I guess what I’m attempting to say is that there’s always been a crisis around somewhere –––– personal ( as in the Hawthorne quote), local, national, or international. Some of these are worse than others, and perhaps can only be truly assessed after they end. In any event, lets hope this big one we’re now experiencing ends soon.
In the Thursday, Philadelphia Inquirer, September 18, 2008 there is an article on ” Taking the pulse of surgery at region’s heart hospitals ” What a joke! There are 22 hospitals in the Philadelphia region doing cardiac surgery. There should be only nine or ten, at most, performing these procedures in our area. Due to the unconscionable political machinations of the Ridge administration in 1996-1997, the certificate of need for such programs was allowed to sunset, allowing for 13-14 new cardiac surgical programs to be established here. Many of these hospitals are performing less than 100 operations for year. Those numbers are below what the surgical societies believe are sufficient to maintain quality. What a travesty! When politicians become involved in medical matters, the quality of care falls and the cost of everything rises. I know, because I was on the State Committee that concluded that no new program should be instituted. We were stonewalled and despite our efforts, the certificate of need was allowed to go out of existence and we presently have the atrocious situation which will ultimately impact the public most severely in quality and cost. So be careful what you wish for when the presidential candidates mouth off about their plans to reform health care.
Today Hurricane IKE smashed into Galveston and Houston. So far no deaths, but lots of damage. Will Man ever learn to control these angry outbursts of Nature? Probably not, and that’s both good and bad–––bad that these storms cause so much death and devastation; good that they demonstrate the impotence of Man before Nature, thus occasionally stemming temporarily his/her overweening hubris.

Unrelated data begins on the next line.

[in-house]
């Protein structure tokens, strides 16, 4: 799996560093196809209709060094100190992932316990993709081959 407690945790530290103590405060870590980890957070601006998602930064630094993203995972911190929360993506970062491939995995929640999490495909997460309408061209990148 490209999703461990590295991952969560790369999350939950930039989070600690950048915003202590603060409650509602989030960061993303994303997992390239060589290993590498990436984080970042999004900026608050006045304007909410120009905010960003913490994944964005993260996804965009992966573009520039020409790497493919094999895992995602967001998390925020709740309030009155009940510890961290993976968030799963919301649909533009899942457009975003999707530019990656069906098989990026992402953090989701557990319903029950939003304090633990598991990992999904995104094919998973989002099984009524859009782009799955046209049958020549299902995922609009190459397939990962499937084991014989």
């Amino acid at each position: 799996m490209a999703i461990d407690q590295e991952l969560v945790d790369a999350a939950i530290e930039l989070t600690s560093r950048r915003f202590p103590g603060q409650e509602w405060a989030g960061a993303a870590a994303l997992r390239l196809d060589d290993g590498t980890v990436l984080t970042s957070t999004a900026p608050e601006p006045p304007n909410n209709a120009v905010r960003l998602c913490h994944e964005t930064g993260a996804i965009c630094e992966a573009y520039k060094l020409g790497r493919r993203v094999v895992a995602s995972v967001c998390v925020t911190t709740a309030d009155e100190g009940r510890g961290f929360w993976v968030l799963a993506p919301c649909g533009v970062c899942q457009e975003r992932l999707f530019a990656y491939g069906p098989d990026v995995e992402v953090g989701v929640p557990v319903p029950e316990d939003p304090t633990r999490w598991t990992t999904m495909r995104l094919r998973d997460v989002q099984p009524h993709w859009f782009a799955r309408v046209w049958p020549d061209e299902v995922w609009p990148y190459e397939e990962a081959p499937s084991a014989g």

When I finally finished reading Edgar Huntly, by Charles Brockden Brown, I sighed, shrugged, and threw the book halfway across the room–– a tough and aggravating book, filled with archaic language, recurrent loss of focus due to shifting points of view, and annoying repetitiveness.
Nevertheless, Edgar Huntly is important as one of America’s first Gothic novels. It was published in 1799, right here in Philadelphia.
The one episode that seemed most important to me occurred in the last section of the book, extending from the end of Chapter 23 to the end of Chapter 26 (pages 227-259). Here the many disjointed elements of the story were finally clarified by the surgeon, Sarsefield in his encounter with Huntly. Sarsefield was mentioned only in passing early in the novel.However, in this last third of the book, he served as a bridge between himself, Huntly, the depraved Clithero, the somnobolistic ramblings of Huntly, the loss of Waldegrave’s papers, and certain elements in Huntly’s many travails. However, most revealing in this section was the illumination of Sarsefield’s character. I found him to be a cold, unpleasant, and somewhat sinister figure, a kind of eminence gris, which added to the darkness of the novel.